The next time you’re at Home Depot, IKEA, or even some grocery stores, you may have a choice to use ‘Self-Service Checkout’ (i.e. automation), or wait in line a little longer in order to have the opportunity to interact with a human.

Our society is moving toward automation, and it is crowding out many lower-end jobs, and even changing mid-range jobs (like career advisory businesses).

Parallel to this, the language promoted in most group ESL settings is geared toward finding a job. Even for those who speak English as their first language, education has become largely a matter of finding a slot in the work world, not exploring connections, fine-tuning perceptions, or questioning assumptions about the way things work.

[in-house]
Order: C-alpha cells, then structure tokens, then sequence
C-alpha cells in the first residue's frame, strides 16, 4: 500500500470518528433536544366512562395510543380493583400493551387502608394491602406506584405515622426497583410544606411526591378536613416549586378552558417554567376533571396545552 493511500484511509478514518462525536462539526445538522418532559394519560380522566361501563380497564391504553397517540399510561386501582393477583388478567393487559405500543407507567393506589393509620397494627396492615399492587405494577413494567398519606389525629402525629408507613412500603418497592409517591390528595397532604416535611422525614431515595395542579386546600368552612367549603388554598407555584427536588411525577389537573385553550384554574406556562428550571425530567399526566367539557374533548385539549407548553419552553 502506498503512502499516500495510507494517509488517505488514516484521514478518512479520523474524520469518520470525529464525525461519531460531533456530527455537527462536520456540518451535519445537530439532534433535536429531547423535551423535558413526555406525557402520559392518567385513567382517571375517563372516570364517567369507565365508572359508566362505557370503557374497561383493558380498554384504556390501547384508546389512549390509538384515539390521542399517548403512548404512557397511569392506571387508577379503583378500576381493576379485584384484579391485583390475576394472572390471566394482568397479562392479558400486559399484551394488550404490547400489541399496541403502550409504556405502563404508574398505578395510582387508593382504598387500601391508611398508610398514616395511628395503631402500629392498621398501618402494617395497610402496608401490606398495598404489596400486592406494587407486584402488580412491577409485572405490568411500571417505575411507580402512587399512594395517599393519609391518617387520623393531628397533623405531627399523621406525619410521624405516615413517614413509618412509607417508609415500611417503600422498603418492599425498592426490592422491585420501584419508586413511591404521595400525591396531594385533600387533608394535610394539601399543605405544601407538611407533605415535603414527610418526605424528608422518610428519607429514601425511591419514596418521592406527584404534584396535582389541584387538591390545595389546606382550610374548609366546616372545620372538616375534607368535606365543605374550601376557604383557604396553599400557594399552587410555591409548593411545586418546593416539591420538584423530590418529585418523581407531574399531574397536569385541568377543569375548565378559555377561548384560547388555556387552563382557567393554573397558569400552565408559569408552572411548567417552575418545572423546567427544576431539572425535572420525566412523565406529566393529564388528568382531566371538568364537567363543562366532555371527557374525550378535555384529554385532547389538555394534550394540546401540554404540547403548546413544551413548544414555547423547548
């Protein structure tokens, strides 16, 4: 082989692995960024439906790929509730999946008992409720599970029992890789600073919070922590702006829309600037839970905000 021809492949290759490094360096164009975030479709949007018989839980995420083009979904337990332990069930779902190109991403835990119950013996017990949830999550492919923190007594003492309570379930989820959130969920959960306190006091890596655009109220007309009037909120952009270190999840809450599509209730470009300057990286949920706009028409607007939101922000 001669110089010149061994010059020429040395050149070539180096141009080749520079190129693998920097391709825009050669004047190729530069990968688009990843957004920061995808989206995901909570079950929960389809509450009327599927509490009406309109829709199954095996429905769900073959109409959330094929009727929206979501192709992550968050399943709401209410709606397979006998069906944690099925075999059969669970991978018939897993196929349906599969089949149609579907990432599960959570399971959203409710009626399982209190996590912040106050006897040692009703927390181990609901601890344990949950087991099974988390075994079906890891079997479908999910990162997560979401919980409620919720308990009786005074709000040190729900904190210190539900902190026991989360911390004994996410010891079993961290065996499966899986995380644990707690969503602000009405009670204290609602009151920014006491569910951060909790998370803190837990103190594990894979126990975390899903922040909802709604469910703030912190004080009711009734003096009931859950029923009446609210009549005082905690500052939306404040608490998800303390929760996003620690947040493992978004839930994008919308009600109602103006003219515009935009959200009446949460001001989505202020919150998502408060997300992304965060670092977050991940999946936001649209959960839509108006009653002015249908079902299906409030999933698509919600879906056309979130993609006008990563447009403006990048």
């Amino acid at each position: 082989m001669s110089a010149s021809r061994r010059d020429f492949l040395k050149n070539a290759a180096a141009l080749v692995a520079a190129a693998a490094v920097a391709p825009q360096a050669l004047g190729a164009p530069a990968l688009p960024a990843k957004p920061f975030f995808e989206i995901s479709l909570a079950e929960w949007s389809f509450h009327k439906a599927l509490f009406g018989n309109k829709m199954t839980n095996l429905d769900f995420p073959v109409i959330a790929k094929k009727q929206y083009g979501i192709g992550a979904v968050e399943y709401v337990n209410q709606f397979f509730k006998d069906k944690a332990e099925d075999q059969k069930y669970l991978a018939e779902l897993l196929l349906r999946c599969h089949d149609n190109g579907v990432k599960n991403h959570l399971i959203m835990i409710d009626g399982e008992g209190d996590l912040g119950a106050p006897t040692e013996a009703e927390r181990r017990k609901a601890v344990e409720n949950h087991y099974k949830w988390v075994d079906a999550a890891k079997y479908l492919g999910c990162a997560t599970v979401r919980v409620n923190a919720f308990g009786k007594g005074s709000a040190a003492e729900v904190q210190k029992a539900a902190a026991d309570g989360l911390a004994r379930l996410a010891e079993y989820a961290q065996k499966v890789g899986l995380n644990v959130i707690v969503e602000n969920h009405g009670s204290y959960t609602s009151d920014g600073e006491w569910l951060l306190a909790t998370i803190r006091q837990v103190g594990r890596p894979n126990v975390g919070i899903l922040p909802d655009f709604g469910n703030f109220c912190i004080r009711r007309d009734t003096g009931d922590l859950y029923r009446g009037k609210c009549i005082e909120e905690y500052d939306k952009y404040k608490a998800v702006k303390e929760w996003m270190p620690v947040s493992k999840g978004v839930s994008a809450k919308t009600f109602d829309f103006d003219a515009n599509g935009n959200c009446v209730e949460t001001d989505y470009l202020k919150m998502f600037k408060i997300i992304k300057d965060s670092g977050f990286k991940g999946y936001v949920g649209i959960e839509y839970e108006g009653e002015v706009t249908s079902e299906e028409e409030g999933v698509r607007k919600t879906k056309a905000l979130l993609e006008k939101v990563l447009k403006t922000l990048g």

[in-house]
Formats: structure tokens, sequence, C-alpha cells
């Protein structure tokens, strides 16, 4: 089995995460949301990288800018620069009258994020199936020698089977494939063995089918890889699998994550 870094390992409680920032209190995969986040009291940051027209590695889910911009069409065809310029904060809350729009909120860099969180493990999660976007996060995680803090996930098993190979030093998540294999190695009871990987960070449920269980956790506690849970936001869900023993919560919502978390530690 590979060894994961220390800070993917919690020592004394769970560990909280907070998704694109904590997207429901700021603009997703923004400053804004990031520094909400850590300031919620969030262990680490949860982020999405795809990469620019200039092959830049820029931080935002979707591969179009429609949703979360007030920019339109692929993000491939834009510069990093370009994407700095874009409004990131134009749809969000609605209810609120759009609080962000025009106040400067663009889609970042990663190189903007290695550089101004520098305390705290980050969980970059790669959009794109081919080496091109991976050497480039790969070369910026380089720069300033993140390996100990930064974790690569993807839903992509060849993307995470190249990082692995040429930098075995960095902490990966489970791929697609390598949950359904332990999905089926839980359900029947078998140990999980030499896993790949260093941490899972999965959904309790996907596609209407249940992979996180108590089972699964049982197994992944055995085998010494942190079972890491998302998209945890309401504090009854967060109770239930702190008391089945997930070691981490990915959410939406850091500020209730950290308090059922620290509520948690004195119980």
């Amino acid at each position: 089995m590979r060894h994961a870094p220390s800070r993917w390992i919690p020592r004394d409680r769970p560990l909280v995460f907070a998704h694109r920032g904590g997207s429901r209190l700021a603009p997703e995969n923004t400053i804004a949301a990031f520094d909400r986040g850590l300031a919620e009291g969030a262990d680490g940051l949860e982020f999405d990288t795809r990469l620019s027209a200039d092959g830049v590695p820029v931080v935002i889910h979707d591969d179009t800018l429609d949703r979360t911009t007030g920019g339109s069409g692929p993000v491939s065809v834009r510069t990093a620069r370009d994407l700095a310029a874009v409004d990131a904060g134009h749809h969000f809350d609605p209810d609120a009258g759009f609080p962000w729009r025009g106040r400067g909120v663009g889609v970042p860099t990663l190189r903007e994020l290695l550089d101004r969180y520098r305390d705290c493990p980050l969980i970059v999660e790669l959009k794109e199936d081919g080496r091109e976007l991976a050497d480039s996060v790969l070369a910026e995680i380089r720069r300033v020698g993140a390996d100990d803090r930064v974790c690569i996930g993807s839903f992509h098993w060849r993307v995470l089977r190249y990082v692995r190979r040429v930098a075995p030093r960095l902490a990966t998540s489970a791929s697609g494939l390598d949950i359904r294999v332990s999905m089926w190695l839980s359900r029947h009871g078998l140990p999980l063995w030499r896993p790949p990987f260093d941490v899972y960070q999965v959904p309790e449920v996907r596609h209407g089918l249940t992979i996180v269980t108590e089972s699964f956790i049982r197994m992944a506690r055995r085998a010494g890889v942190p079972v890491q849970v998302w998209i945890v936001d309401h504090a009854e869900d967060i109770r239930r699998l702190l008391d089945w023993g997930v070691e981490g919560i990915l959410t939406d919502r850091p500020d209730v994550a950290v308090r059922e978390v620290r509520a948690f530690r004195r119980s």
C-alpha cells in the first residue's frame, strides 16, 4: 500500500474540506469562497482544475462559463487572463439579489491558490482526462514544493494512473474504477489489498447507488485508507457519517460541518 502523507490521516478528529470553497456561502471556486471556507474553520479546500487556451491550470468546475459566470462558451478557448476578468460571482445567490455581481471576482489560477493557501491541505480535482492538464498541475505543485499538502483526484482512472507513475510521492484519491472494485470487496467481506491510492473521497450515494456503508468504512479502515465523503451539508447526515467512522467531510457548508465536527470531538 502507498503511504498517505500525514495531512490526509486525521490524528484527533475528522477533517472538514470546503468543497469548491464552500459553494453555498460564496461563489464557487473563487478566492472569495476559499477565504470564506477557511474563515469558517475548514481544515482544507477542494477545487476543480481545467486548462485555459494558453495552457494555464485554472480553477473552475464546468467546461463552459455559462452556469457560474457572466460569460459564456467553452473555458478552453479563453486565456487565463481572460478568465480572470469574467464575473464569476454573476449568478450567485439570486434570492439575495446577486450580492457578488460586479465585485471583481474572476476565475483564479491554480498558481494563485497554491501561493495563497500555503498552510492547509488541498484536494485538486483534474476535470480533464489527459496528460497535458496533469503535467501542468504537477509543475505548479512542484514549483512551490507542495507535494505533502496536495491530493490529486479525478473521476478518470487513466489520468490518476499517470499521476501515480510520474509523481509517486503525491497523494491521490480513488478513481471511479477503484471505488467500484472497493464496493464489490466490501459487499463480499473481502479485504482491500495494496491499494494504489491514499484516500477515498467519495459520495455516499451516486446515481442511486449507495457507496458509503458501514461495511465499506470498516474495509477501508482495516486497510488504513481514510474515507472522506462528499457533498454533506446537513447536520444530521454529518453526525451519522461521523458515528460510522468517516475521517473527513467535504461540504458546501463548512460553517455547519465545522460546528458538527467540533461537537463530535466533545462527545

This is why it is important to teach creative language, independently. It is essential to preserve the soulful ability to communicate across job-slots, beyond ethnic enclaves and over the tops of cubicles. What else do we really have, but our ability to connect empathically? Once this has been subsumed into only being a great ‘team player’ for our company, we will, quite possibly, have forfeited the heart of what makes us human.